So all of us who gaze with uncovered faces at the glory of the Lord
are being transformed into his image, from one level of glory
to the next, and this comes from the Lord, who is the Spirit.
2 Corinthians 3:18
The fresco Paul, Taken Up to Heaven visualizes what Paul attempts to explain about an extraordinary mystical experience. The fresco is in the Basilica of St. Paul Outside the Walls in Rome, where the Apostle’s tomb is located. This work of Francesco Coghetti (1802-1875), is among thirty-six frescoes chronicling the life of the great Apostle. Twenty-two artists were commissioned by Pope Pius IX to paint these frescoes in 1857 for the new basilica. The previous basilica, destroyed by fire on the night of July 15, 1823, had been adorned with mosaic images of the life of Paul created by Pietro Cavallini (ca. 1250–1330).
In the foreground of Coghetti’s striking fresco, cumulus clouds allude to the heavens, and an angel, whose clothing serves as a vehicle, transports Paul upward while the Apostle is supported on either side by two other angels. Paul’s body is massive in scale compared to the figures of the angels; his arms and legs seem to be everywhere, looking a bit awkward and chaotic. He has suddenly been lifted up by the Divine. His body is thrown back by an invisible force that simultaneously pushes and pulls him toward a presence outside the dimensions of the painting, but which is personified by the brilliant aura lighting up the sky. Paul’s eyes are transfixed by an attractive presence that leaves him in awe, while his mouth opens spontaneously in exhilaration.
Writing to the Philippians, Paul declares that he has been grasped by Christ (cf. Phil 3:12), as if Christ had physically captured him by surprise. It is this “assault” that Coghetti seems to be alluding to in his fresco. Paul appears to have been literally plucked out of his surroundings to see and hear things he cannot comprehend intellectually but that influenced his life. The Apostle shares with the Corinthian church his mystical experience by speaking in the third person: “I know a man in Christ who fourteen years ago was caught up to the Third Heaven— whether in the body or out of the body I don’t know, God knows. And I know that this man . . . was caught up in Paradise where he heard things too sacred to put into words, things which no man may utter” (2 Cor 12:2–4). Because Paul is vague, it is difficult to assess what really happened to him; however, this ambiguity is a component of the divine experience.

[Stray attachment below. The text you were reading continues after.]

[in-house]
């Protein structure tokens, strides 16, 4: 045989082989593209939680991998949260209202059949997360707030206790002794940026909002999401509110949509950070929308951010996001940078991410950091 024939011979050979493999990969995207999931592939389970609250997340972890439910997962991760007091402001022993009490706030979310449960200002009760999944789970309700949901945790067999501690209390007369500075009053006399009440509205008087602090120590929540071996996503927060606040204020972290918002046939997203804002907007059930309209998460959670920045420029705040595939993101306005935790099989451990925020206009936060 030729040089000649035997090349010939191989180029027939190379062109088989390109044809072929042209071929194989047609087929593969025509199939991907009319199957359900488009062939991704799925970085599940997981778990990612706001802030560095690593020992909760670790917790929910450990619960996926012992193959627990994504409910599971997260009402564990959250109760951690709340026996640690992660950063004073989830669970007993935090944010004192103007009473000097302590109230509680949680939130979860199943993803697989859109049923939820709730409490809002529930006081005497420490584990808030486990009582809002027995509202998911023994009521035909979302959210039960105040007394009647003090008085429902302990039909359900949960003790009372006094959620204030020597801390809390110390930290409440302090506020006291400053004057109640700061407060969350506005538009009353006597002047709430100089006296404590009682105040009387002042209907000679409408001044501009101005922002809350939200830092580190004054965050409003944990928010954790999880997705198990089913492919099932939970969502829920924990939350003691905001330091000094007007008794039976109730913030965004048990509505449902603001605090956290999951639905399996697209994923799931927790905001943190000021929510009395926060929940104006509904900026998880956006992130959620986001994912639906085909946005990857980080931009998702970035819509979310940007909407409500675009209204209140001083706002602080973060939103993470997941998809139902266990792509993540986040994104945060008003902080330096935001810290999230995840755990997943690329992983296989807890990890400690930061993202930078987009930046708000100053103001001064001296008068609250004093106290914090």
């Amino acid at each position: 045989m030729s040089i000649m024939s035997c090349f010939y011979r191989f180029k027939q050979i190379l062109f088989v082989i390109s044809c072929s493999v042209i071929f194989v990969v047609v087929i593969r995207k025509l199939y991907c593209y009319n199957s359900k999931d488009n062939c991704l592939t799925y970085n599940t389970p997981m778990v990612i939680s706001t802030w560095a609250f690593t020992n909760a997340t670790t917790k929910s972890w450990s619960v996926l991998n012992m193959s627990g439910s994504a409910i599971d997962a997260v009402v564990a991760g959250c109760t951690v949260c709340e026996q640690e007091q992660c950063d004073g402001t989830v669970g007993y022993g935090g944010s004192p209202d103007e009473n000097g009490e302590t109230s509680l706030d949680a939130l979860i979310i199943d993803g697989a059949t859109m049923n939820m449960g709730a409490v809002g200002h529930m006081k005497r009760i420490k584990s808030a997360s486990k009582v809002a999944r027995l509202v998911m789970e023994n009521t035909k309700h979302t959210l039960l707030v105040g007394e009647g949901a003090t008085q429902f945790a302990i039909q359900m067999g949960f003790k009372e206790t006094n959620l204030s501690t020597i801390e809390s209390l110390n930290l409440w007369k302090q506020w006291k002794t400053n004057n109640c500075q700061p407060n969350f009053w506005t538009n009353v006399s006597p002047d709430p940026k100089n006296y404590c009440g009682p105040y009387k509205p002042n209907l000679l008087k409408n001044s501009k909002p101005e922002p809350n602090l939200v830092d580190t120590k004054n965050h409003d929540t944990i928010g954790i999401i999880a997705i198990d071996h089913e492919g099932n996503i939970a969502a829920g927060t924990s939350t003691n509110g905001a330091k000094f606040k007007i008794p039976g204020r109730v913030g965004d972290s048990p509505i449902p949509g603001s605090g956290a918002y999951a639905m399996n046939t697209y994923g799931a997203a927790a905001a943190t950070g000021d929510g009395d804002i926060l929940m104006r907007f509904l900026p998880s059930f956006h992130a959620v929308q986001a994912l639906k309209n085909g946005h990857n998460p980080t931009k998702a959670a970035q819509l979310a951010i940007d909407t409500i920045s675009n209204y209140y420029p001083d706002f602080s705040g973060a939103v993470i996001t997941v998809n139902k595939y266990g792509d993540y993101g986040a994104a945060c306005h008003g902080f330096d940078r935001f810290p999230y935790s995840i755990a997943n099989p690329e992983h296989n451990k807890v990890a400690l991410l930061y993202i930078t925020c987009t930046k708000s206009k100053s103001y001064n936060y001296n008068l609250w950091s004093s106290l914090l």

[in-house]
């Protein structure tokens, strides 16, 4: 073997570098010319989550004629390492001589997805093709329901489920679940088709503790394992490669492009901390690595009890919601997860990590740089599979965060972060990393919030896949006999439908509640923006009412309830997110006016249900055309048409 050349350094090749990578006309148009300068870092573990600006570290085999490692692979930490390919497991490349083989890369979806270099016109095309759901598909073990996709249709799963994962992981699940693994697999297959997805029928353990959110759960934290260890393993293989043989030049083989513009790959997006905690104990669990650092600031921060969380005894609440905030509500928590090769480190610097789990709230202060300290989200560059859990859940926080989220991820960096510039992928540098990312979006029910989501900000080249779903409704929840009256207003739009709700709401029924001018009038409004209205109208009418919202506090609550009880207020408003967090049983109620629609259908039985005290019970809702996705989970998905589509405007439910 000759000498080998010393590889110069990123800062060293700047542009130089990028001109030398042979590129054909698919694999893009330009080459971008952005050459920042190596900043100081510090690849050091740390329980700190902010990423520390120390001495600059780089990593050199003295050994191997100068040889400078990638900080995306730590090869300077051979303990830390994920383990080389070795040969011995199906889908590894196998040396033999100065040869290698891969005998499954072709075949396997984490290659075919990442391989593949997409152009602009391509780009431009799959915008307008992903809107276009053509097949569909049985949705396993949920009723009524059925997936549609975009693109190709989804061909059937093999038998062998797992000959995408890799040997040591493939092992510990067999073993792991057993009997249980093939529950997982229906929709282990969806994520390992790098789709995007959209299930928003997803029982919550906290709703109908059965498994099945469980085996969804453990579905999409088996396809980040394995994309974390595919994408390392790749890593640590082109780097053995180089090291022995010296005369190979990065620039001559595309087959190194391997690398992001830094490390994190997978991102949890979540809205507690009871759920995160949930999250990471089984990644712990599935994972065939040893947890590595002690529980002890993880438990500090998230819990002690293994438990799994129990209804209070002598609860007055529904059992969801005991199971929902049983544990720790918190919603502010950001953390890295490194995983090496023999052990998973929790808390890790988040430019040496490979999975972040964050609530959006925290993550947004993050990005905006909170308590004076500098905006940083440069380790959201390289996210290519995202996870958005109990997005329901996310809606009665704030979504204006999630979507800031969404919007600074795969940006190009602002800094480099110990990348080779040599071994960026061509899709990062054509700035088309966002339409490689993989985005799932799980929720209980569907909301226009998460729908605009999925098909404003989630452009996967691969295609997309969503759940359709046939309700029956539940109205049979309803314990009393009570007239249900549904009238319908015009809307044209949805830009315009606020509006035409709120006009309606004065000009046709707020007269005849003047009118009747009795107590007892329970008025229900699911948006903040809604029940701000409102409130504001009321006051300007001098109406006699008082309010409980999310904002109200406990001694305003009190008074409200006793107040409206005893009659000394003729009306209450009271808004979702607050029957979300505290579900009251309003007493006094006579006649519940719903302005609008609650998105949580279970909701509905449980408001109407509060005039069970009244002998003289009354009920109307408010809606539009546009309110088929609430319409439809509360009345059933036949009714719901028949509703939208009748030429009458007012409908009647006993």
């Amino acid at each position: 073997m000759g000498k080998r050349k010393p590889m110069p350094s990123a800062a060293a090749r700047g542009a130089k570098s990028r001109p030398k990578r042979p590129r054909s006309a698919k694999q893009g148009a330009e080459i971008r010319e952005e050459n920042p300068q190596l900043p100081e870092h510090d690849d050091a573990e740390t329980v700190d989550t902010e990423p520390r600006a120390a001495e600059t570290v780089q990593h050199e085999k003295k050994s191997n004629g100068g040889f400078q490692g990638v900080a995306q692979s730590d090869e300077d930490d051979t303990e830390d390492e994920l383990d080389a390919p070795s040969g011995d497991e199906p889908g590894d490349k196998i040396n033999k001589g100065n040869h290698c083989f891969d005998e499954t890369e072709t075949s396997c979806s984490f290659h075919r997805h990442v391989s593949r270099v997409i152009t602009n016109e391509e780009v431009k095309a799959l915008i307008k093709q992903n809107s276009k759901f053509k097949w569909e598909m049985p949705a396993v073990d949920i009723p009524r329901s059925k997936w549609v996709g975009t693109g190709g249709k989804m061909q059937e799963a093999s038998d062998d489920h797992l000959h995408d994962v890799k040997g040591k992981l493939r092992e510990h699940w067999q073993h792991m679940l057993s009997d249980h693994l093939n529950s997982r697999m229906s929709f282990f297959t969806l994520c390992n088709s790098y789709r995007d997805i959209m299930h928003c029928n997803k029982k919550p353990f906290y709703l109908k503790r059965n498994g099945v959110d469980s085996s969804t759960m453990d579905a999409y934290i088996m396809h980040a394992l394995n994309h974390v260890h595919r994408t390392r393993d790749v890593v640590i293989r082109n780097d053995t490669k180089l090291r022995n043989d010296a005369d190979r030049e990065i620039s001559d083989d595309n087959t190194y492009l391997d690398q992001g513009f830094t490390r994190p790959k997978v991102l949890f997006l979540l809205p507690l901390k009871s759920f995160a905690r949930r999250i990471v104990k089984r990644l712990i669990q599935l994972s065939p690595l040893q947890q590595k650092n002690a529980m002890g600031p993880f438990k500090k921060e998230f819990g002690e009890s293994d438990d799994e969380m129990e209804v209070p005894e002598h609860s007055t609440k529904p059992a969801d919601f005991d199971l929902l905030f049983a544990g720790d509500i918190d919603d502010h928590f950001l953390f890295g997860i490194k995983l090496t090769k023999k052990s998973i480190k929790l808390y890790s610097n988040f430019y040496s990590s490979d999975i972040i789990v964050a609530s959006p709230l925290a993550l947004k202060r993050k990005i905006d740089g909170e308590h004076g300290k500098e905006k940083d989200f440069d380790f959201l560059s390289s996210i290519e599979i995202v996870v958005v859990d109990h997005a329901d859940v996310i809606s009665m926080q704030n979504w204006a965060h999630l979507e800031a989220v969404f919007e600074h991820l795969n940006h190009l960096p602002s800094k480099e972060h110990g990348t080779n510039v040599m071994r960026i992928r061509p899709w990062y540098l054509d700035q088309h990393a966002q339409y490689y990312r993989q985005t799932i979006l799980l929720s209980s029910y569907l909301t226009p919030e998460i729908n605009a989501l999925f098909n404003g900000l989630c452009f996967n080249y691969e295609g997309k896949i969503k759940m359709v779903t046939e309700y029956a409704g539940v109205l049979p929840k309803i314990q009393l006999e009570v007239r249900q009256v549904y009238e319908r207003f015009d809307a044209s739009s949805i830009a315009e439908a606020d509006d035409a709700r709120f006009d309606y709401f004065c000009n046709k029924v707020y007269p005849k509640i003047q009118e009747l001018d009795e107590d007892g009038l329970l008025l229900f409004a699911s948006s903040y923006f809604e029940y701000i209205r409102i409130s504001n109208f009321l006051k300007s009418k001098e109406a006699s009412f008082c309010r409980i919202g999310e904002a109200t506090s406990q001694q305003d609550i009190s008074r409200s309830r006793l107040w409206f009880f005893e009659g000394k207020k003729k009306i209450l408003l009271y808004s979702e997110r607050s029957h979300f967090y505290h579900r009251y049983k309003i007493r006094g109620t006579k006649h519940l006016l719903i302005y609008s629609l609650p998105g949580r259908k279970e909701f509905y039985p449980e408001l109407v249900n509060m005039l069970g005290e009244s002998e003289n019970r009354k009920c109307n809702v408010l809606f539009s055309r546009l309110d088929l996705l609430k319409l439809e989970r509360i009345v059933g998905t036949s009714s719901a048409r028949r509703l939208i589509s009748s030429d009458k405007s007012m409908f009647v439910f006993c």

What or whom does Paul see or hear? In presenting the events of his conversion, and the mystical narration of his experience with the divine in the heavens, artists typically communicate the revelation through the use of brilliant light. The response of the person receiving the revelation is usually depicted as astonishment or fear followed by silence. This is equally true in biblical narratives of celestial manifestations (cf. Lk 24:1–5; Mk 16:5–6; Mt 17:2–8). This painting further reveals another connection between Paul’s vision on the road to Damascus and the experience of being elevated to heaven. In the former event Paul is “brought down,” thrown to the ground, a humbling occurrence that leaves him unable to see for several days. It is a revelatory moment that Paul is later able to recount with great clarity and detail. Then we have the marvel of Paul being “taken up,” “caught up to the third heaven,” which he is unable to give voice to or ever fully explain. In fact, he mentions the mystical experience only once to the Corinthian Christians (cf. 2 Cor 12:3–4). There is a difference between the two experiences: the Damascus encounter with the Divine is for the sake of Paul’s mission and therefore for the good of the community, the Church. Of this Paul speaks openly and often. The second revelatory encounter with the Divine is for Paul himself, a personal gift from a gratuitous God. And because it is such, Paul never gives details of the event, perhaps content to keep it private. Certainly it must have been a tremendous consolation and personal encouragement for his life and mission.